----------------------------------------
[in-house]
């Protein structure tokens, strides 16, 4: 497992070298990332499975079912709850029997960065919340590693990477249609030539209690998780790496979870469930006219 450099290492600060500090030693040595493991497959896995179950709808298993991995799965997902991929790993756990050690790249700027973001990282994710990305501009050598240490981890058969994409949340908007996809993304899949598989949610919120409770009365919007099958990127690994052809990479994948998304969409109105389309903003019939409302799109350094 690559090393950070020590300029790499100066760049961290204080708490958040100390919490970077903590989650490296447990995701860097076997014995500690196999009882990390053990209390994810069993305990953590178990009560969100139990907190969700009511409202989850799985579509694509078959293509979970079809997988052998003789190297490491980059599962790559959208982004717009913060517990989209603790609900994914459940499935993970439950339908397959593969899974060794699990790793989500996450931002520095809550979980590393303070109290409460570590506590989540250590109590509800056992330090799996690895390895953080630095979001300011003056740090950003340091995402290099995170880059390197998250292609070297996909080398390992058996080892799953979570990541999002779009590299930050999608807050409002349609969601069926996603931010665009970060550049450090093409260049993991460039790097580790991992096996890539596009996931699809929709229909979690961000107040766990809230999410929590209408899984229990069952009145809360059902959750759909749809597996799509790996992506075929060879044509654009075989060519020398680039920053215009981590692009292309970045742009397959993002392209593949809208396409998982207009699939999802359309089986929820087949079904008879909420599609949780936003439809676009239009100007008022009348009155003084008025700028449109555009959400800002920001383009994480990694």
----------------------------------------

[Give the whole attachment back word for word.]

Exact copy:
[in-house]
């Protein structure tokens, strides 16, 4: 497992070298990332499975079912709850029997960065919340590693990477249609030539209690998780790496979870469930006219 450099290492600060500090030693040595493991497959896995179950709808298993991995799965997902991929790993756990050690790249700027973001990282994710990305501009050598240490981890058969994409949340908007996809993304899949598989949610919120409770009365919007099958990127690994052809990479994948998304969409109105389309903003019939409302799109350094 690559090393950070020590300029790499100066760049961290204080708490958040100390919490970077903590989650490296447990995701860097076997014995500690196999009882990390053990209390994810069993305990953590178990009560969100139990907190969700009511409202989850799985579509694509078959293509979970079809997988052998003789190297490491980059599962790559959208982004717009913060517990989209603790609900994914459940499935993970439950339908397959593969899974060794699990790793989500996450931002520095809550979980590393303070109290409460570590506590989540250590109590509800056992330090799996690895390895953080630095979001300011003056740090950003340091995402290099995170880059390197998250292609070297996909080398390992058996080892799953979570990541999002779009590299930050999608807050409002349609969601069926996603931010665009970060550049450090093409260049993991460039790097580790991992096996890539596009996931699809929709229909979690961000107040766990809230999410929590209408899984229990069952009145809360059902959750759909749809597996799509790996992506075929060879044509654009075989060519020398680039920053215009981590692009292309970045742009397959993002392209593949809208396409998982207009699939999802359309089986929820087949079904008879909420599609949780936003439809676009239009100007008022009348009155003084008025700028449109555009959400800002920001383009994480990694």